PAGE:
A technical dictionary of printmaking, André Béguin.

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Ferric Chloride
A somewhat water-soluble salt of iron and hydrochloric acid that has a tendency to become basic. Check also attacking agents
The following article is reproduced here through the kind permission of author of "NON TOXIC INTAGLIO PRINTMAKING", Keith Howard, and is based on an article in
Printmaking Today

The Chemistry of Ferric Chloride
Since Rembrandt , etchers have used nitric acid and Dutch mordant to etch copper. At th eturn of the century ferric chloride solution was introduced in gravure work principally because of its interaction with gum bichromate gelatine. With the increased emphasis on health and safety at work, we have had to reappraise these and other chemicals we use.
The salt, ferric chloride, has none of the disadvantages associated with the other two etching solutions: it does not produce dangerous fumes, is odourless and, though corrosive, is not absorbed through the skin.
Ferric chloride solutions in water are strongly acidic but in their reaction with copper no significant fumes or gases are produced. Simply, except in the presence of free oxygen, copper will not react to any significant extent with hydrochloric acid which is the acid produced with ferric chloride solutions.
When ferric chloride is dissolved in water the solution becomes strongly acidic as a result of hydrolysis. The chemical reaction, in words and formulae are:
basically, ferric chloride in water solution ionizes to iron (ferric) and chloride ions; whilst the water ionizes to hydrogen and hydroxyl ions;



Fe³ + 3CL




H³ + OH


The ferric ions will partially combine with the hydrogen and hydroxyl ions to form ferric hydroxide, a compound which is only slightly soluble and precipitates from solution as a brown solid.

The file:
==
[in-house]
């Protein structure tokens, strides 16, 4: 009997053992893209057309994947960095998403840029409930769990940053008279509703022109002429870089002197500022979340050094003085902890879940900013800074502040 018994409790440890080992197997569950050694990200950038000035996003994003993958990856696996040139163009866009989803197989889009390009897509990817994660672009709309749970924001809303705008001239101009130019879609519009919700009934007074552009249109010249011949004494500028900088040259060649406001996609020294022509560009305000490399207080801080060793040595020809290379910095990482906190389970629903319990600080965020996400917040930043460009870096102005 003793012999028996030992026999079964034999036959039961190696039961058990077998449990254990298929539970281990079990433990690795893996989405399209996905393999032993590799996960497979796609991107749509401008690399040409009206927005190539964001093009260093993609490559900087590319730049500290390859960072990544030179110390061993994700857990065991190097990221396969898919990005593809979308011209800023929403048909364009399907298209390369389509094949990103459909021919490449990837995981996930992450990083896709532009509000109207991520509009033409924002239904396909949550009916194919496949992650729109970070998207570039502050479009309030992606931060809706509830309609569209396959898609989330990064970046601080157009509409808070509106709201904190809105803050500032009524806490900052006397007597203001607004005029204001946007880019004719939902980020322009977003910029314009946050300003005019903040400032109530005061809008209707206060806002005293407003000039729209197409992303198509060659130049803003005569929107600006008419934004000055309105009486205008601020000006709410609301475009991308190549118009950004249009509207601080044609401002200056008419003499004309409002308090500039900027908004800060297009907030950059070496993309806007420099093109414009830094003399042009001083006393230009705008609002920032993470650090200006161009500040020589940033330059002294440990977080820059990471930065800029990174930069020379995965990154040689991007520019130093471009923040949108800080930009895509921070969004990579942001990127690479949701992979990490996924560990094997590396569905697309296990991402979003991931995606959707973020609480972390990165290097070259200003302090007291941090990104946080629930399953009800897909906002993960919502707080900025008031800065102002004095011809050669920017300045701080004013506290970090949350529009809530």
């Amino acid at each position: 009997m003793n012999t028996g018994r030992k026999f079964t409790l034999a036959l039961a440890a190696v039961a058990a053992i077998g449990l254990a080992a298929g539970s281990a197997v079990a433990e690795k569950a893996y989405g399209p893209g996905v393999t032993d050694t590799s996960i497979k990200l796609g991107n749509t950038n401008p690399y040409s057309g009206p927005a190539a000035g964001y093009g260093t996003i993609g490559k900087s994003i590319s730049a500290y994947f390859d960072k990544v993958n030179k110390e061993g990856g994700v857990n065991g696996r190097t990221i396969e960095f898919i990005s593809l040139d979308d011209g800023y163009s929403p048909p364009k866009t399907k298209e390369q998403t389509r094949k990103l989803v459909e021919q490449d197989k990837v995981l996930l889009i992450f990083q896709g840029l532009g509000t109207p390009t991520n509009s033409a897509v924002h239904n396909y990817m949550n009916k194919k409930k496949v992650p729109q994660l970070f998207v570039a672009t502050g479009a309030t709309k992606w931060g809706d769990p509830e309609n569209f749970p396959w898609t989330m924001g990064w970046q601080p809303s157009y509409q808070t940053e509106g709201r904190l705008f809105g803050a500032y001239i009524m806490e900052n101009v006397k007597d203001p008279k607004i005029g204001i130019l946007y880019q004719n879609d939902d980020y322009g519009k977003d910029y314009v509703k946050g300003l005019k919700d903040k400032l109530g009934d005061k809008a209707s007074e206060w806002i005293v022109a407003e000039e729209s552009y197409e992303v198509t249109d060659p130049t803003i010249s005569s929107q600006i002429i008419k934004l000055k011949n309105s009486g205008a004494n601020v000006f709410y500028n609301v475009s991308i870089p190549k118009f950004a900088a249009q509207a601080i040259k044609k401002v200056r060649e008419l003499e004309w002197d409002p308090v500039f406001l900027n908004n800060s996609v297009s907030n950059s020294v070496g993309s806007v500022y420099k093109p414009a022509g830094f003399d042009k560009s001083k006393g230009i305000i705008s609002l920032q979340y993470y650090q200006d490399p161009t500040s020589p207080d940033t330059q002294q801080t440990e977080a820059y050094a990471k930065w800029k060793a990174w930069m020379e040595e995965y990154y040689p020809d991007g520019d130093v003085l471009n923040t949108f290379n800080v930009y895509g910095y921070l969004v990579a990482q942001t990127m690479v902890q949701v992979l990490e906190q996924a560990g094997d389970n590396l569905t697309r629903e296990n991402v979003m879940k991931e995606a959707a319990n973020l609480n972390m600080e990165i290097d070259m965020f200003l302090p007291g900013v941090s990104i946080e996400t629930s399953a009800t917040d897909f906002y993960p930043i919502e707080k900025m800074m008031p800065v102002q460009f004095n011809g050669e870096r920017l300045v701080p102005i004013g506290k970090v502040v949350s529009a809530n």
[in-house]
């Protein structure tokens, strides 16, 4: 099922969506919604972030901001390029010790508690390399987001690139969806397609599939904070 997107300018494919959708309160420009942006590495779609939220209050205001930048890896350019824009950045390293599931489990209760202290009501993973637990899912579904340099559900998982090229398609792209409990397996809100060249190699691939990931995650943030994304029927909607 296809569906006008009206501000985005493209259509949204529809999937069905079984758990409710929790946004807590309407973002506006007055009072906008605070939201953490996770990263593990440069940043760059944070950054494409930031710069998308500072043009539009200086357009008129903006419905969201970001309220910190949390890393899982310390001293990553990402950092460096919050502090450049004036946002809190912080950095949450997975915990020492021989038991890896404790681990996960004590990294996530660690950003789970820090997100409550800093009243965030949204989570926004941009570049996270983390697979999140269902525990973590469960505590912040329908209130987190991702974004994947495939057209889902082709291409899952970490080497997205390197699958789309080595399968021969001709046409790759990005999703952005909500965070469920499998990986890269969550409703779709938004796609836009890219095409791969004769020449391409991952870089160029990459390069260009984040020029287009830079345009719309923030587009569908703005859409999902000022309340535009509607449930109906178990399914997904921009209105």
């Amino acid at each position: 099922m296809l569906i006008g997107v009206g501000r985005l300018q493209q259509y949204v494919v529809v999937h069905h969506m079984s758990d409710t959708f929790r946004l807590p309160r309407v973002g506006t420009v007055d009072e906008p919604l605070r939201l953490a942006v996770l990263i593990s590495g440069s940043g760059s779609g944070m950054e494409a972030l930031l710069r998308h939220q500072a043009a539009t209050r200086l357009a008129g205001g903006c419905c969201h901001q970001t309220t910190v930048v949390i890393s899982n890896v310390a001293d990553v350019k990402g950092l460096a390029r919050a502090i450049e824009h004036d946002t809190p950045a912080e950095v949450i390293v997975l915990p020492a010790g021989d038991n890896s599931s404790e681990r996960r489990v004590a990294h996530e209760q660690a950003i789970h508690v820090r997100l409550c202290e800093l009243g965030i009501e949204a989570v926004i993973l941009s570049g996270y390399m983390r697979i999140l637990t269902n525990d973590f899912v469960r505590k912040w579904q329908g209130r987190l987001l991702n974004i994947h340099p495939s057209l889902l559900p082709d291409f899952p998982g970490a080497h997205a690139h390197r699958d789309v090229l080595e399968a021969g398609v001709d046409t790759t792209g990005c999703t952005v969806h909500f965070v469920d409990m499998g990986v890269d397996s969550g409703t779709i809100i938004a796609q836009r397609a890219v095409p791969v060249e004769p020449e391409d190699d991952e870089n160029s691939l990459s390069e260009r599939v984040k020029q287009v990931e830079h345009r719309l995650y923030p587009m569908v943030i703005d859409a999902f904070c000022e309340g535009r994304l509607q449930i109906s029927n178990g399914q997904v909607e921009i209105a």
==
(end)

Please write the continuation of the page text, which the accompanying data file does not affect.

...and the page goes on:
Fe³ + 3OH



This precipitation can be regarded as removing hydroxyl ions from the solution, leaving a relative excess of hydrogen ions and it is this access of hydrogen ions that makes the solution acidic. Because of a property of metals known as electro- negativity, copper replaces iron from the solution and forms a mixture of ferrous and cupric irons. Effectively this copper dissolves without producing any gas;









Ferrous oins become unceasingly stable as the solution becomes acidic and this helps the copper dissolution to proceed more easily, whilst in basic (less acidic) solutions the tendency is for ferrous ions to convert back to ferric. As more copper dissolves and the solubility limit is exceeded, cupric chloride precipates from the solution, as anything from a green to a blue solid.

Strengths and Mixing
Ferric chloride can be obtained either as a solid (not recommended as it can give off highly toxic hydrogen chloride fumes when mixed with water) or in liquid form which is usually supplied in a strength of 45 Baume. This measurement equates to a specific gravity of approximately 1.43 or a weight to volume ratio of 39-41%. Purveyors of ferric chloride can use any of these measurements and often profess complete ignirance of any form of the others!

To form the basic stock etching solution, water is added in the ratio 2 parts water to 1 part ferric chloride solution in a solution strength of 42 Baume.

Preparing the solution